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Open Data - Open Government - Open World

I tend to be a little dramatic at times, especially when looking at how one group influences another group and how they all end up in a bizarre and intertwined symbiotic relationship. I recently participated in the Australian Meta Data conference and waiting in anticipation for the New Zealand event, would like to share my thoughts on how governments around the world are starting to publish or make available taxpayer funded data. Governments such as the USA, UK, Norway, Estonia, Australia and New Zealand are pioneers in this movement right now.

I would like to share with you what have I learned and observed while out and about with the movers and shakers in the field of Gov. 2.0, Semantic Web and open data. The three major stakeholders, each asking their own what, why and how questions, are:

  • Governments
  • Citizens
  • Businesses


The government is a stakeholder in publishing and making tax payer-funded data available and easily accessible.

Why make the data available?
Tax payers should receive the benefits of public data generated by their governments while ensuring that the proper privacy concerns and policies are in place.

What's in it for government?
Making data available and easily accessible will help Government tap into the natural momentum of both businesses and citizens and help accomplish immediate and long terms goals, all the way from citizens influencing and participating with government policy to businesses creating employment, products and services using this open data. This momentum will support citizen participation with government and increases in tax revenues.

How can they do it?
Governments have three options to get this done.

  1. Host and publish data themselves using industry technology accepted standards like OData, JSON, XML, KML, GeoRSS and ATOM feeds
  2. Host and publish their data to agencies like http://data.govt.nz, http://data.gov.au, http://data.gov.uk, http://data.gov
  3. Host and publish their data to the cloud, Microsoft Dallas


The citizen is a stakeholder in influencing government policy, demanding improved government services and participating with government to the betterment of society.

Why consume the data that is available?
Citizens can now better organise local grass root community initiatives using the data to influence government policy, highlighting where government is doing well or not so well and highlighting the ills of society. This enables citizens to work with non-profit and government organisations to heal these social ills using the data as the catalyst.

What's in it for citizens?
Citizens can now participate and influence government policies and services by helping government focus on the most important aspects of what citizens believe are and should be the priorities. This initiative will put the citizens back in charge of their governments and encourage truly interactive behaviour with governments.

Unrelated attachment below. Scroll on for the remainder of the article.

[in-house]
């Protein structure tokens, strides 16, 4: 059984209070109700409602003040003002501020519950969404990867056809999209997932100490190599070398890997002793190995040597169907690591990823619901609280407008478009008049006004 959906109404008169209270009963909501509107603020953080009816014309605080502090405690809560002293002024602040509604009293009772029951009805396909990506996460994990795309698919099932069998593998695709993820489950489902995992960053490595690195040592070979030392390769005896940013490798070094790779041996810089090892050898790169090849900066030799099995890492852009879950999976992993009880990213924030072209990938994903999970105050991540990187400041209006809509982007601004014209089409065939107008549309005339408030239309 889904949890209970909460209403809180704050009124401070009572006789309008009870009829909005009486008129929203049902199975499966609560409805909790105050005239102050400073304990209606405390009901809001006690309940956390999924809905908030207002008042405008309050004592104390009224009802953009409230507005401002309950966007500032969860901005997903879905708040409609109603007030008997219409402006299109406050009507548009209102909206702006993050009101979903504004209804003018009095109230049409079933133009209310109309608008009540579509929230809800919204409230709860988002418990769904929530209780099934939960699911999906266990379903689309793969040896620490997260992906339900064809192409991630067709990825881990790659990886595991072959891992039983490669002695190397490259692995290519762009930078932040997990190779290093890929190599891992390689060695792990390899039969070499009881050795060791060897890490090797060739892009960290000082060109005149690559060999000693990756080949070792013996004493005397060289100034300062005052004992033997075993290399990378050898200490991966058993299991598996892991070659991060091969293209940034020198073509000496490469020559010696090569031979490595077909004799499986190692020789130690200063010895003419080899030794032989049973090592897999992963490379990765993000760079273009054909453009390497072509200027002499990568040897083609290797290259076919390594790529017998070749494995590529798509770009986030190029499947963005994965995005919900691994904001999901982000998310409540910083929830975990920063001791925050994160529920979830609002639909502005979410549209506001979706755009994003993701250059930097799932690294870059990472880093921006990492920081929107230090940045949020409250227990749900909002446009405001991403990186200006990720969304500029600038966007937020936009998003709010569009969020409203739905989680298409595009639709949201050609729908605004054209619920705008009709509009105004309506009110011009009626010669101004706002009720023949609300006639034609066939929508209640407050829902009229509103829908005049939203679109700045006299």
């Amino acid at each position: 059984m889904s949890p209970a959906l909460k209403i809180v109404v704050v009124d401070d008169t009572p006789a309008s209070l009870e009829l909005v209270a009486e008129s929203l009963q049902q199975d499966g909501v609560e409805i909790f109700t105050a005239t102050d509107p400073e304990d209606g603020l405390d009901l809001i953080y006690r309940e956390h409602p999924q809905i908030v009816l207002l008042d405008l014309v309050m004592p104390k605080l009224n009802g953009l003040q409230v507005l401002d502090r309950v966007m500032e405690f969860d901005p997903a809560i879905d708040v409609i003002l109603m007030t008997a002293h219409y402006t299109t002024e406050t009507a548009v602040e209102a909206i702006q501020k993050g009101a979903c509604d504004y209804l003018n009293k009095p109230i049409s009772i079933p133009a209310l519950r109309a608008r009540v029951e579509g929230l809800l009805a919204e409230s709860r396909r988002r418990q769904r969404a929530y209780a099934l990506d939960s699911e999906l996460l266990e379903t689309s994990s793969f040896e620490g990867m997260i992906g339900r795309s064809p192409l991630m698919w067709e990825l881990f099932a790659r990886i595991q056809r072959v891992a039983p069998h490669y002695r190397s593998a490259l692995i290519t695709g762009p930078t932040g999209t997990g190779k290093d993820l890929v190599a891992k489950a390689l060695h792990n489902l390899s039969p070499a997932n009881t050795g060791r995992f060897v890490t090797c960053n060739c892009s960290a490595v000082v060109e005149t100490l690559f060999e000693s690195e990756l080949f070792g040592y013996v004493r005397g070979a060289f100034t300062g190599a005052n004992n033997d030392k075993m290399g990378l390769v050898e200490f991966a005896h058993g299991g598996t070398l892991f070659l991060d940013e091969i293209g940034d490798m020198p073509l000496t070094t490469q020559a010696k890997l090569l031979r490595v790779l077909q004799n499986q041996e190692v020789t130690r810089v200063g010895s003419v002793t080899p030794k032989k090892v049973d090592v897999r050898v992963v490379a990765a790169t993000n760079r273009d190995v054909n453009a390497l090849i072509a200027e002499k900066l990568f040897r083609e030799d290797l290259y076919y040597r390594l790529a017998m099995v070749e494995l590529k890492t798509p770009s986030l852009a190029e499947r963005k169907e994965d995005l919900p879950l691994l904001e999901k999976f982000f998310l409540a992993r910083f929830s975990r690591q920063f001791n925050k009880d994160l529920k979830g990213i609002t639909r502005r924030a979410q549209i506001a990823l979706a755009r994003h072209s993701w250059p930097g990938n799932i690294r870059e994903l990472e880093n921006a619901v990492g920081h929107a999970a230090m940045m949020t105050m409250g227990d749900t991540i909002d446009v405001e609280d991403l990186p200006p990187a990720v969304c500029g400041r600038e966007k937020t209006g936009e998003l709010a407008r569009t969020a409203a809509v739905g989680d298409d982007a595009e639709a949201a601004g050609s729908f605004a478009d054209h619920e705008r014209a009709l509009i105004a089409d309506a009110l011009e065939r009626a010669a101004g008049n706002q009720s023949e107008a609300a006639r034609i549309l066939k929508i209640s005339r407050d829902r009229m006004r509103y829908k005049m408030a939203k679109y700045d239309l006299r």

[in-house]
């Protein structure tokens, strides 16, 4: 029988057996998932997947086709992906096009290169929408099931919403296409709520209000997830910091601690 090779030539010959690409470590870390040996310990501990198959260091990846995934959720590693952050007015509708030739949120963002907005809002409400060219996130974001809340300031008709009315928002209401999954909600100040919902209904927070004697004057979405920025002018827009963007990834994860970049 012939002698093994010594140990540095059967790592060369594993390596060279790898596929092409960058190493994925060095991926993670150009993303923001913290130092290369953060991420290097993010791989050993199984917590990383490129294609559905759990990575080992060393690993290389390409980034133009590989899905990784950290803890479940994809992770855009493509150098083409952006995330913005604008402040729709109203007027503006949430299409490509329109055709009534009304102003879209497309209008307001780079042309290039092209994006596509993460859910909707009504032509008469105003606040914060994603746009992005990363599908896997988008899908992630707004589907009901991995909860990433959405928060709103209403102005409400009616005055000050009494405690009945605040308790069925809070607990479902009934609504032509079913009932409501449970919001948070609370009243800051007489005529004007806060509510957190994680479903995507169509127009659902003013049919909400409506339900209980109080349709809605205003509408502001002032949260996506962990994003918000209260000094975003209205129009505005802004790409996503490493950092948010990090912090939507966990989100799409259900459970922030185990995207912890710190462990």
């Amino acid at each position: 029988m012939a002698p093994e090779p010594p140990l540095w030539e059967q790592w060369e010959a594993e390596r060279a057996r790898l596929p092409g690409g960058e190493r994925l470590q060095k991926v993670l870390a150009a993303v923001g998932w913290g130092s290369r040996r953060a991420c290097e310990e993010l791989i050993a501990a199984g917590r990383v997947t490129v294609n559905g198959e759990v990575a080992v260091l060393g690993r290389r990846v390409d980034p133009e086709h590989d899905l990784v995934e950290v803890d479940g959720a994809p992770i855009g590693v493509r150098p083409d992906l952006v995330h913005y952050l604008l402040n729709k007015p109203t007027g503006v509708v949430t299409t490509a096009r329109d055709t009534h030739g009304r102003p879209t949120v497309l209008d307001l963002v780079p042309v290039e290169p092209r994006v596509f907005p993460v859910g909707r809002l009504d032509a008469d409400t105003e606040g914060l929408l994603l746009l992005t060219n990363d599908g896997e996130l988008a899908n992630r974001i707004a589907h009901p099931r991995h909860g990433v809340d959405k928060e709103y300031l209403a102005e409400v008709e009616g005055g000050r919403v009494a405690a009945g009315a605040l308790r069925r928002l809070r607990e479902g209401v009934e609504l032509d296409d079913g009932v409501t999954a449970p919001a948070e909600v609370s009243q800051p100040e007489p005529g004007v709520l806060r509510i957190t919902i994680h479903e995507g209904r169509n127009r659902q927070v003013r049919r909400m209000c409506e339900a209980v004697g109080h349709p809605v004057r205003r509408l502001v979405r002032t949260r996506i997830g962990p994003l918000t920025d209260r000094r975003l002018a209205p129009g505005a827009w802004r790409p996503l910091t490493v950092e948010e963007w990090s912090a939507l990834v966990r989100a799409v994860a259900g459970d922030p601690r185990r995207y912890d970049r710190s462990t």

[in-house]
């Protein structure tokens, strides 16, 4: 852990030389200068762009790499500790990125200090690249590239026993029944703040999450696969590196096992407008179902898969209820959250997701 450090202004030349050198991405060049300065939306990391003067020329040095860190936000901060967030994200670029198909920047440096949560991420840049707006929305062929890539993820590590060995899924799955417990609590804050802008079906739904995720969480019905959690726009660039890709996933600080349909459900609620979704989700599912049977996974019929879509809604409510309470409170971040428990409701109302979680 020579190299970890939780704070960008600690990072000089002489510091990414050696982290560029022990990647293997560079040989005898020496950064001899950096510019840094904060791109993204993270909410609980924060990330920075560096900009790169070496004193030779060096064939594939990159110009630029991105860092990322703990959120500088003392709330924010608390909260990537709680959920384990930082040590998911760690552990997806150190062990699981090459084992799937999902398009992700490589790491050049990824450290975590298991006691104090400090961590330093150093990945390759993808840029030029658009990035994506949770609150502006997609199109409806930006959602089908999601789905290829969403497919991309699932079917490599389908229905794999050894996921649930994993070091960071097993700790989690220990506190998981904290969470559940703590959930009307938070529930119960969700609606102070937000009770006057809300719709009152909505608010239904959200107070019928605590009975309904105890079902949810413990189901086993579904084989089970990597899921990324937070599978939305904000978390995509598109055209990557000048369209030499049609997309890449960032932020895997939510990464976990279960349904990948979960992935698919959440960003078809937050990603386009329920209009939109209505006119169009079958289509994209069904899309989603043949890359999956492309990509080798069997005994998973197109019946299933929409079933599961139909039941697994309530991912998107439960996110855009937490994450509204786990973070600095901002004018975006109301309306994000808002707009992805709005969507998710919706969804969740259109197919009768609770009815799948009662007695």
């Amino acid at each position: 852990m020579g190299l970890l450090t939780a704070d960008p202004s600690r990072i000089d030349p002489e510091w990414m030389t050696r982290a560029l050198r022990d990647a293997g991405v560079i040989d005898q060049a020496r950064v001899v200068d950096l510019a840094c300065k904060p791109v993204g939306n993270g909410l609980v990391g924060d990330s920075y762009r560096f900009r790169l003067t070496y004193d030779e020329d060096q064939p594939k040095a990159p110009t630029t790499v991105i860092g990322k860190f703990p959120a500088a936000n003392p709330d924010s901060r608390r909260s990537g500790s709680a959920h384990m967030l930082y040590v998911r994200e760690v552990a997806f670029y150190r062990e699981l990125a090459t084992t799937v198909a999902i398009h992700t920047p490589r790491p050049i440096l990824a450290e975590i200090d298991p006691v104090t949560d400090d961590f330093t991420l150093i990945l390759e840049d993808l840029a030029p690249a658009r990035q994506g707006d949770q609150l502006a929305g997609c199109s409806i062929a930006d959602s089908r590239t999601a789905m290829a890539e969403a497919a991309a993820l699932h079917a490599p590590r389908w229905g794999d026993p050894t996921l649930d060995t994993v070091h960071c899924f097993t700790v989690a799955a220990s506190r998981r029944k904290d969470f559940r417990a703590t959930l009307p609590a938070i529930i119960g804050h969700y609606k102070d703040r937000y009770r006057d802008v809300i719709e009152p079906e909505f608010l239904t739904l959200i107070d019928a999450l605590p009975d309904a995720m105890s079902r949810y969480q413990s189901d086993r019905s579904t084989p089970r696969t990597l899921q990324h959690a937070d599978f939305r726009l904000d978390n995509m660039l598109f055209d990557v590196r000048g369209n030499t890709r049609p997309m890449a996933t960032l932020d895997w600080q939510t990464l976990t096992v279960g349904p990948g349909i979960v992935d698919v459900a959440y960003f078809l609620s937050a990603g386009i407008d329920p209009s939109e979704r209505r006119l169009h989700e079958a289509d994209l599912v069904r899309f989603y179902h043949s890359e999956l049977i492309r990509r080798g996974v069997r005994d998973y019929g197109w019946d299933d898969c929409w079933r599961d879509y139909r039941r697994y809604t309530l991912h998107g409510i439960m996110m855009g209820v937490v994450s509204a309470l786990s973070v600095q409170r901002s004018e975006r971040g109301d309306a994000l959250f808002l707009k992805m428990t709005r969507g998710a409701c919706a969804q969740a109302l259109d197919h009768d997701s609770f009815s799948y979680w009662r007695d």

The feedback citizens provide by interacting with the open data will allow government agencies and businesses to take note and listen. Citizens, through their participation and feedback, will automatically create another sort of open data – their own feedback – to provide business and government with valuable data they can use themselves.

How can they do it?
There are several ways citizens can do this.

  1. Use available applications like Microsoft Excel’s PowerPivot, Geo Spatial Mapping software and data mash-up initiatives
  2. Use their favourite social media platforms like Facebook, Twitter and LinkedIn to highlight and organise grass root initiatives
  3. Pass along the information to media outlets and non-profit organisations


The business is a stakeholder in creating employment, products and services that positively influence society and ensuring that government can sustain relevant programs through tax revenues.

Why consume the data made available?
Business can now determine what citizens really care about and using the government data and citizen feedback to create market opportunities, products and services that can be used in conjunction with all the data that becomes available.

What's in it for business?
Opportunities to really understand the market shifts and demands based on real data and interactions with that data.

How can they do it?
There are several ways businesses can do this.

  1. Create online applications that citizens can use to interact with open data, while also provide subscription services beneficial to citizens
  2. Create new innovative products and services using the government open data, citizen feedback and their own unique contribution to both these data sets
  3. Help build the next generation Semantic web capabilities making the data more meaningful and useful

It’s my belief that these three stakeholders can effectively work together to accomplish short term and long term benefits. The benefits of government making data available and easily accessible will encourage citizens to interact with and help government make the right decisions, while business can create new employment opportunities, products and services that will ultimately increase tax revenue, enabling government to more effectively serve their citizens.

Posted by: Henk Verhoeven, Solution Architect | 14 June 2010

Tags: Gov 2.0, Open Data, Semantic Web

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